Verse 15. - For he cast two pillars of brass [The process of casting, as practised by the ancients, receives considerable illustration from the paintings of Thebes (see Wilkinson, "Anc. Egypt." 2 pp. 234, 256; Kitto, "Daily Bib. Illus." Sol. and Kings, pp. 72, 73)], of eighteen cubits high apiece [Heb. eighteen cubits was the height of the one column. This was the height of the shaft (cf. 2 Kings 25:17; Jeremiah 52:21). To this must be added the capital (vers. 16, 19), which measured five (or, according to some, nine) cubits, and probably the pedestal. The pillars were hollow, the metal being four finger breadths thick (Jeremiah 52:21). In 2 Chronicles 3:15 the height is given as thirty-five cubits - a discrepancy which has been variously explained. According to some writers (e.g., Abravanel, Movers, Wordsworth), this represents the total length of the two pillars (each pillar consequently being 17.5 cubits) - an idea which, perhaps, finds some slight support in the word employed אָרֶך length. Here it is ׃תהגךךה קומָה By others it has been supposed that the total height of base, column, and capital was thirty-five cubits, which, if not incredible, is very improbable. Others think it a part of that systematic reduplication of the heights of edifices by the chronicler, of which we have already had an instance in ch. 6. (where see note). But the true explanation would seem to be that, by a clerical error, thirty-five (לה) has been substituted in the text for eighteen (יח). So Keil and Bahr]: and a line [or thread] of twelve cubits did compass either of them [Heb. the second column] about. [It must not be supposed, from the fact that the height of the one column is given, and the circumference of the other, that they were dissimilar in height and breadth or girth. There has probably been an accidental abbreviation of the full expression, "Eighteen cubits was the height of the one pillar, and eighteen cubits was the height of the other pillar; and a line of twelve cubits compassed the one pillar, and a line of twelve cubits compassed the other pillar." It is just possible, however, that the peculiarity results from the actual system of measurement employed in this case. As they were castings, it would be needless to measure both pillars, and so the length may have been ascertained from the first, and the breadth from the second. The columns would thus be about twenty-seven feet high, and about six feet in diameter.] For he cast two pillars of brass, eighteen cubits high apiece,.... In 2 Chronicles 3:15 they are said to be thirty five cubits high, which must be understood of the length or height of them both; and whereas that would allow but seventeen cubits and a half to a pillar, either the round number of eighteen is used, or half a cubit in each may be allowed, either for the base or pedestal into which they were put; or the chapiter at the top of them, into which they might go such a length, and so only what was seen is described:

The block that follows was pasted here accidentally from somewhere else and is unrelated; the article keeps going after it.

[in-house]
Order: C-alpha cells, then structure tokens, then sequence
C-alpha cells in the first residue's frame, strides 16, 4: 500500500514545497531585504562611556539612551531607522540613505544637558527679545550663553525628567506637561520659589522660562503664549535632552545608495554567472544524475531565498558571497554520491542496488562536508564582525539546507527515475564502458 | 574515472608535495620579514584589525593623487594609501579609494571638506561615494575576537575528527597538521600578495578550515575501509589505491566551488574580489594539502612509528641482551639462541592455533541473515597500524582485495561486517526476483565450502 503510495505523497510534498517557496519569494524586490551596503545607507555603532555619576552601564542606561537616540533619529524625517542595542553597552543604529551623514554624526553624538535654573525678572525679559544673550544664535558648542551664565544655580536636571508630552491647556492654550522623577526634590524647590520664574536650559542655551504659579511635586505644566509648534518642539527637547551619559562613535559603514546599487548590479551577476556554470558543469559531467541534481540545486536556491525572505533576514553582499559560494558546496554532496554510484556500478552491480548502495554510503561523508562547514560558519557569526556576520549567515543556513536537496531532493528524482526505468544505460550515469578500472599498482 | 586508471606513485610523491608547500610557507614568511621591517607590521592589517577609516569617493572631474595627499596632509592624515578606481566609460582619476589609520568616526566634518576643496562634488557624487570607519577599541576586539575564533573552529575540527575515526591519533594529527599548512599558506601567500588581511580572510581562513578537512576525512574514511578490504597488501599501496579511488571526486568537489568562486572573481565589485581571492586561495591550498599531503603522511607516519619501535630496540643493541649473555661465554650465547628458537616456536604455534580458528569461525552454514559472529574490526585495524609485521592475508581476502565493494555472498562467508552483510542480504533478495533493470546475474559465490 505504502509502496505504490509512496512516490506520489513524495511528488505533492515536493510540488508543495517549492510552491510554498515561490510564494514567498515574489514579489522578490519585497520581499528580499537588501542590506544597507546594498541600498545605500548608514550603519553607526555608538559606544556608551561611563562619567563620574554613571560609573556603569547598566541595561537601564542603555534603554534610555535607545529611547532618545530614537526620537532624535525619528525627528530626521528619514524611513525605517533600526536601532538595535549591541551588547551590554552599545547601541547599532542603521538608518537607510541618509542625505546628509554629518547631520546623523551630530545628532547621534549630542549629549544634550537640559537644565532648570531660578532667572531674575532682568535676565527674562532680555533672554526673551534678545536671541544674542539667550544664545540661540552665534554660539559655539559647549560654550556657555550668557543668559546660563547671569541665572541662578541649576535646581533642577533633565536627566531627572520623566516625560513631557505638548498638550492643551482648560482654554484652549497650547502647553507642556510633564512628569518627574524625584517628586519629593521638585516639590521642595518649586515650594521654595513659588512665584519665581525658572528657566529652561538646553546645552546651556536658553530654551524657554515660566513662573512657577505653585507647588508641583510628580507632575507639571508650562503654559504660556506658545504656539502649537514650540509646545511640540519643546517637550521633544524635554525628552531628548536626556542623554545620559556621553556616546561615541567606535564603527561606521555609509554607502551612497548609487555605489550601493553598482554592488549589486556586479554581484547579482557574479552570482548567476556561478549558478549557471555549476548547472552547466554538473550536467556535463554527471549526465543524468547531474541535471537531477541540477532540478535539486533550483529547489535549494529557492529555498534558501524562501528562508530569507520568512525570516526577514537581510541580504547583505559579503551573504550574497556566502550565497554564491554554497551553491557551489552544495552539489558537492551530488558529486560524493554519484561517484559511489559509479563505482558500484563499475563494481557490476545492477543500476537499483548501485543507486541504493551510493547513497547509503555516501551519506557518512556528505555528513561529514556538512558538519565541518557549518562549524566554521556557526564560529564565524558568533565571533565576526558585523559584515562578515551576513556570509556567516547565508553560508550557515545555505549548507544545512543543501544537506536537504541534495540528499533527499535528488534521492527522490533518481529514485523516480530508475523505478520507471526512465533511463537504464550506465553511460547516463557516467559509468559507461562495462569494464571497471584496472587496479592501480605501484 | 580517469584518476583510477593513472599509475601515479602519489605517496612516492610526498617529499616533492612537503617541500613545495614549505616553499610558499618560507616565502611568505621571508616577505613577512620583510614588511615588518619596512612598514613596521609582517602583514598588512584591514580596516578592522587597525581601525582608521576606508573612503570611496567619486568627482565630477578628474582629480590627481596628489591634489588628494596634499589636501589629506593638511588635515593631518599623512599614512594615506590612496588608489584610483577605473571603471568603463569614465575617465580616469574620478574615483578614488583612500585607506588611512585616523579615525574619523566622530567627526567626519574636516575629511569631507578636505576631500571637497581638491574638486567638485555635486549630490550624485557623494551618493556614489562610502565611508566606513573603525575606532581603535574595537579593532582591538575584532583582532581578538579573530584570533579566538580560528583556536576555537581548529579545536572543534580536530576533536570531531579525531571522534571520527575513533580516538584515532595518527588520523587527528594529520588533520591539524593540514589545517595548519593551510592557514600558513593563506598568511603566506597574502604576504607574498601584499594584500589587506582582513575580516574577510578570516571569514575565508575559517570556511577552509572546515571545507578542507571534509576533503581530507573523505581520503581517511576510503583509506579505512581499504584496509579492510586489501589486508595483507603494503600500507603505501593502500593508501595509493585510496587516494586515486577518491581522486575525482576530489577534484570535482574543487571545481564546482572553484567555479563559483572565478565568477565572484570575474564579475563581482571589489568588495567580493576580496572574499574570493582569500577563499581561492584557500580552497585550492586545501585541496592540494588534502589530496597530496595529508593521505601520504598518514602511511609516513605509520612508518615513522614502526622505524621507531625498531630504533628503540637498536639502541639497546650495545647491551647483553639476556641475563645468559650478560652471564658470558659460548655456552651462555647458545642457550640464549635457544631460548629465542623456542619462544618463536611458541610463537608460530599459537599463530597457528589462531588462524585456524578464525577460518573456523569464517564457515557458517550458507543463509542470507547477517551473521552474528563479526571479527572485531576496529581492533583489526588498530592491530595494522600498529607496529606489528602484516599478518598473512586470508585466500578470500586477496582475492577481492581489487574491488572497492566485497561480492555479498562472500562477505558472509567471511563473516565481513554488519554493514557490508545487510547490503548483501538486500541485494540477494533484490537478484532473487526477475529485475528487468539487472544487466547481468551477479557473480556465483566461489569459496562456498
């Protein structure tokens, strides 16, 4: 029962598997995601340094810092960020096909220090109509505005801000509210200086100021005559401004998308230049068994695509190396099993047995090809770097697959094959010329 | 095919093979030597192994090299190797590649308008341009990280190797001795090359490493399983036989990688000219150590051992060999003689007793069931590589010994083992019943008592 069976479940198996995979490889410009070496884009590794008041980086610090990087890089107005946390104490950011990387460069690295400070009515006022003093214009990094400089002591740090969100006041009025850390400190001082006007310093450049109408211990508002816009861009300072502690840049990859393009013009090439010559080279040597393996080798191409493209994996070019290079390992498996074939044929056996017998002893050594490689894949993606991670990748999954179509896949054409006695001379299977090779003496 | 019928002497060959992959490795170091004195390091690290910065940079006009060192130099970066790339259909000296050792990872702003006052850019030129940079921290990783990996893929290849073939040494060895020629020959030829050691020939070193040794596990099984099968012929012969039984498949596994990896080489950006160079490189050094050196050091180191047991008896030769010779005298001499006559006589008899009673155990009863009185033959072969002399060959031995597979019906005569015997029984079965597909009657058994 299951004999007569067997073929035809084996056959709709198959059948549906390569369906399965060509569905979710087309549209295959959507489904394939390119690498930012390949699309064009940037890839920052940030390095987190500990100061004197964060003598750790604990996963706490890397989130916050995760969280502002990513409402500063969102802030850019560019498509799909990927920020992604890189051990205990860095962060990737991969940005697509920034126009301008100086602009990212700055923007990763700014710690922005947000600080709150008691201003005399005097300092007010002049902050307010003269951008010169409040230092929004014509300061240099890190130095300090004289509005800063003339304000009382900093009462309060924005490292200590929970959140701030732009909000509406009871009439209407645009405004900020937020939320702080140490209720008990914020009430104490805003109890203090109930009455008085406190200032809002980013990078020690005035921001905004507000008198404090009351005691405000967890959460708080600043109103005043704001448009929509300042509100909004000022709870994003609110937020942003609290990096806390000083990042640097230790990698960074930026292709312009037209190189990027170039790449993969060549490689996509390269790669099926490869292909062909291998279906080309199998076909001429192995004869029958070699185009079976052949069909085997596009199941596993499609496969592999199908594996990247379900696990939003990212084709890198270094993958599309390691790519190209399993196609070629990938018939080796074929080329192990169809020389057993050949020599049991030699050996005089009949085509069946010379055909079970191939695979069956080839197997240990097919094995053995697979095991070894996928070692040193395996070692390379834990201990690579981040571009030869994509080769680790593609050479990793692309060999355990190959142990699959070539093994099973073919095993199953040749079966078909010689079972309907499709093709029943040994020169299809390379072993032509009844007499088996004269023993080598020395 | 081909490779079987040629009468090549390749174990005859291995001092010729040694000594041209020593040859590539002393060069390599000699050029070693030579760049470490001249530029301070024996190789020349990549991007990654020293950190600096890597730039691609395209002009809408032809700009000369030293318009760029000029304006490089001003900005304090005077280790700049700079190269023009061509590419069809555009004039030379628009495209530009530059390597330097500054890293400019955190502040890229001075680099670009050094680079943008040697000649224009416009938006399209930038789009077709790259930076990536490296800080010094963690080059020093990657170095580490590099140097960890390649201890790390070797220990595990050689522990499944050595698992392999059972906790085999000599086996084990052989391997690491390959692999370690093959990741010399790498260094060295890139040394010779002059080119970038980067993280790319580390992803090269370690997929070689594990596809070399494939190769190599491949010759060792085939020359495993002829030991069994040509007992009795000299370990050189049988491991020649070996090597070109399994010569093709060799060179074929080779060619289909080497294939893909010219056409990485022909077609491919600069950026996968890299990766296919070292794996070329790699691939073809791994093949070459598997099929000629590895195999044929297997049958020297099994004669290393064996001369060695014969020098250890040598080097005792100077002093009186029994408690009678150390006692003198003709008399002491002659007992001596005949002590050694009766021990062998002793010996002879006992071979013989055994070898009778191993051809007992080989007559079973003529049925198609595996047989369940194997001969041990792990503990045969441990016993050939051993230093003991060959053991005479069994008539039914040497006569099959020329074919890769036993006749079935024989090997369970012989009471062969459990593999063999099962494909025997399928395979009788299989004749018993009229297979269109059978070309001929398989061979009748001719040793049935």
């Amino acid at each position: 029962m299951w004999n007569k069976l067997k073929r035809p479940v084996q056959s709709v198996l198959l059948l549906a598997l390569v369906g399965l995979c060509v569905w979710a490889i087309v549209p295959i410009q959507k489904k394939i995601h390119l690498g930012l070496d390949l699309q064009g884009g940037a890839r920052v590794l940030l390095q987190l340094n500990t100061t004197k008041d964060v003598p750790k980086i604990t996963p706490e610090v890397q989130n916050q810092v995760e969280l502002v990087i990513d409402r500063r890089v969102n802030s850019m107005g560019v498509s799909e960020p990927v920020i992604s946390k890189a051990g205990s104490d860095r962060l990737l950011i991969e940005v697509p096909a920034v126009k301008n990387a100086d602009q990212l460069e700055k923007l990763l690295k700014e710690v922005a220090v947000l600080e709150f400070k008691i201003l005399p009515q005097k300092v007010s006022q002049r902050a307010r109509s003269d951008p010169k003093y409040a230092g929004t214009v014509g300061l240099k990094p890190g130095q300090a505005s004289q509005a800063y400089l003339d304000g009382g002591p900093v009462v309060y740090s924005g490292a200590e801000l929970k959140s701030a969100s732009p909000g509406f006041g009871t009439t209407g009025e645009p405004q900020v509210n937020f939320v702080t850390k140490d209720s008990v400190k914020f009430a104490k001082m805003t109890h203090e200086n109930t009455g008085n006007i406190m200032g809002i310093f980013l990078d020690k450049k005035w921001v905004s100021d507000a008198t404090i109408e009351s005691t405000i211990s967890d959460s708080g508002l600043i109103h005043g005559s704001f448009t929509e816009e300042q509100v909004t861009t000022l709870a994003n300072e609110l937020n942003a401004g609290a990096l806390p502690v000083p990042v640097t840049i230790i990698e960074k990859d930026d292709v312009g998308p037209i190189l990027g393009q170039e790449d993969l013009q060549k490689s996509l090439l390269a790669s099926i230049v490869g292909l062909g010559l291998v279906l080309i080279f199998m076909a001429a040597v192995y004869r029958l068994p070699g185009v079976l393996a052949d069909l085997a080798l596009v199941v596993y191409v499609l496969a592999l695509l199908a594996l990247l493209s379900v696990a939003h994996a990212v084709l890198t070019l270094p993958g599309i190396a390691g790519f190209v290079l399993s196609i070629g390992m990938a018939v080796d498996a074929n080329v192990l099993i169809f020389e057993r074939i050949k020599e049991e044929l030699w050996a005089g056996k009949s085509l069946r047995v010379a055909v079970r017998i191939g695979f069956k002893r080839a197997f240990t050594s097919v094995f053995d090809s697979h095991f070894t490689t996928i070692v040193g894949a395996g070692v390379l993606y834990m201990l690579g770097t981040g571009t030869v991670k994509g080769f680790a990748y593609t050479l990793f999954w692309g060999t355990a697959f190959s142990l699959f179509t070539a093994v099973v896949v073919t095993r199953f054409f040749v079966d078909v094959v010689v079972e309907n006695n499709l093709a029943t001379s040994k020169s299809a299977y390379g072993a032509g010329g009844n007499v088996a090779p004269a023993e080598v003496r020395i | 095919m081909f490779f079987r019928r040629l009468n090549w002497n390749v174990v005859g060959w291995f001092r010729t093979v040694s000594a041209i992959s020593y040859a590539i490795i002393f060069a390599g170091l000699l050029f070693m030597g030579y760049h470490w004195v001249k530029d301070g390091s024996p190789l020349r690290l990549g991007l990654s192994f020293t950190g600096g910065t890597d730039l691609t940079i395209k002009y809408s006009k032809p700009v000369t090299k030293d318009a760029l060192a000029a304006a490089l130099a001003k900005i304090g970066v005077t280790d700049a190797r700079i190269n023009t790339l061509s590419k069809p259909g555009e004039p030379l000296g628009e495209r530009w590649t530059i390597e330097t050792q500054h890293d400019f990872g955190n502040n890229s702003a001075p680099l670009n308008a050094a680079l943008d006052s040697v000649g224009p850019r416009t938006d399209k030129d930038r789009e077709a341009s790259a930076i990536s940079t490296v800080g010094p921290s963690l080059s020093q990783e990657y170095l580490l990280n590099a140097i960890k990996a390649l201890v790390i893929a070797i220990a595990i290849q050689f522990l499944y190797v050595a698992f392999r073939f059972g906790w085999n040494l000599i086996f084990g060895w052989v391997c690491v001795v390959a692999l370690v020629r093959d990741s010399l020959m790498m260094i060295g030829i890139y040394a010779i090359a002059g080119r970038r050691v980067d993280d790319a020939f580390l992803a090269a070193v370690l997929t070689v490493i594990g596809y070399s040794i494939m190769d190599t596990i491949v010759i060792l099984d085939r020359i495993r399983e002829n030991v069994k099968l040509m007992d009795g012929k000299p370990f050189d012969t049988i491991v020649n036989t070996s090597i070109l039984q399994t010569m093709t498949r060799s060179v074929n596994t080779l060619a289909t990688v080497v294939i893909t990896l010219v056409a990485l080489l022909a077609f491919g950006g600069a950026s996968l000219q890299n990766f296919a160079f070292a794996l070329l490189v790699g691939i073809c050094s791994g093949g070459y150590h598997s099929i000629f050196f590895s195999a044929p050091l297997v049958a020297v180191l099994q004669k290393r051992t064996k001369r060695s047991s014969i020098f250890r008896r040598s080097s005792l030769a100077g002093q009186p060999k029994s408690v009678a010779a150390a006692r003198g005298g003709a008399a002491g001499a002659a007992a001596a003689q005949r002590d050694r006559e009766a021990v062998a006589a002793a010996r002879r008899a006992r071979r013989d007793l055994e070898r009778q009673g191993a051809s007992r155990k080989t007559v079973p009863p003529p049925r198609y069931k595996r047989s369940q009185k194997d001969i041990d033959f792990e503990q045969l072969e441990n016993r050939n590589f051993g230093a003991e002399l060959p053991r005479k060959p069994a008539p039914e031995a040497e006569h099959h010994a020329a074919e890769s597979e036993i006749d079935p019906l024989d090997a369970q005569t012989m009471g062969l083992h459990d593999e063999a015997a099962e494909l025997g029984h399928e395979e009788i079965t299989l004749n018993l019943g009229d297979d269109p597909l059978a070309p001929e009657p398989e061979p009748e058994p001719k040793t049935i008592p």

and a line of twelve cubits did compass either of them about; that was the circumference of them, and therefore their diameter must be four cubits. Eupolemus, an Heathen writer (n) speaks of these pillars, but he makes the circuit of them to be but ten cubits; and says they were equal in height with the temple, and stood on the right and left, and were made of brass, and covered with gold, the thickness of a finger.

(n) Apud Euseb, Praepar. Evangel. l. 9. c. 34. p. 450. 15-22. two pillars of brass of eighteen cubits high—They were made of the brass (bronze) which was taken from the king of Zobah (1Ch 18:8). In 2Ch 3:15 they are said to have been thirty-five cubits high. There, however, their joint lengths are given; whereas here the length of the pillars is given separately. Each pillar was seventeen and a half cubits long, which is stated, in round numbers, as eighteen. Their dimensions in English measure are as follows: The pillars without the capitals measured thirty-two and a half feet long, and seven feet diameter; and if hollow, as Whiston, in his translation of Josephus, thinks (Jer 52:21), the metal would be about three and a half inches thick; so that the whole casting of one pillar must have been from sixteen to twenty tons. The height of the capitals was eight and three-fourths feet; and, at the same thickness of metal, would not weigh less than seven or eight tons each. The nature of the workmanship in the finishing of these capitals is described (1Ki 7:17-22). The pillars, when set up, would stand forty feet in height [Napier, Metal].7:13-47 The two brazen pillars in the porch of the temple, some think, were to teach those that came to worship, to depend upon God only, for strength and establishment in all their religious exercises. Jachin, God will fix this roving mind. It is good that the heart be established with grace. Boaz, In him is our strength, who works in us both to will and to do. Spiritual strength and stability are found at the door of God's temple, where we must wait for the gifts of grace, in use of the means of grace. Spiritual priests and spiritual sacrifices must be washed in the laver of Christ's blood, and of regeneration. We must wash often, for we daily contract pollution. There are full means provided for our cleansing; so that if we have our lot for ever among the unclean it will be our own fault. Let us bless God for the fountain opened by the sacrifice of Christ for sin and for uncleanness.
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Alphabetical: a and around both bronze by cast circumference cubits each eighteen fashioned He height high line measured of one pillar pillars the twelve two was

OT History: 1 Kings 7:15 For he fashioned the two pillars (1Ki iKi i Ki 1 Kg 1kg) Christian Bible Study Resources, Dictionary, Concordance and Search Tools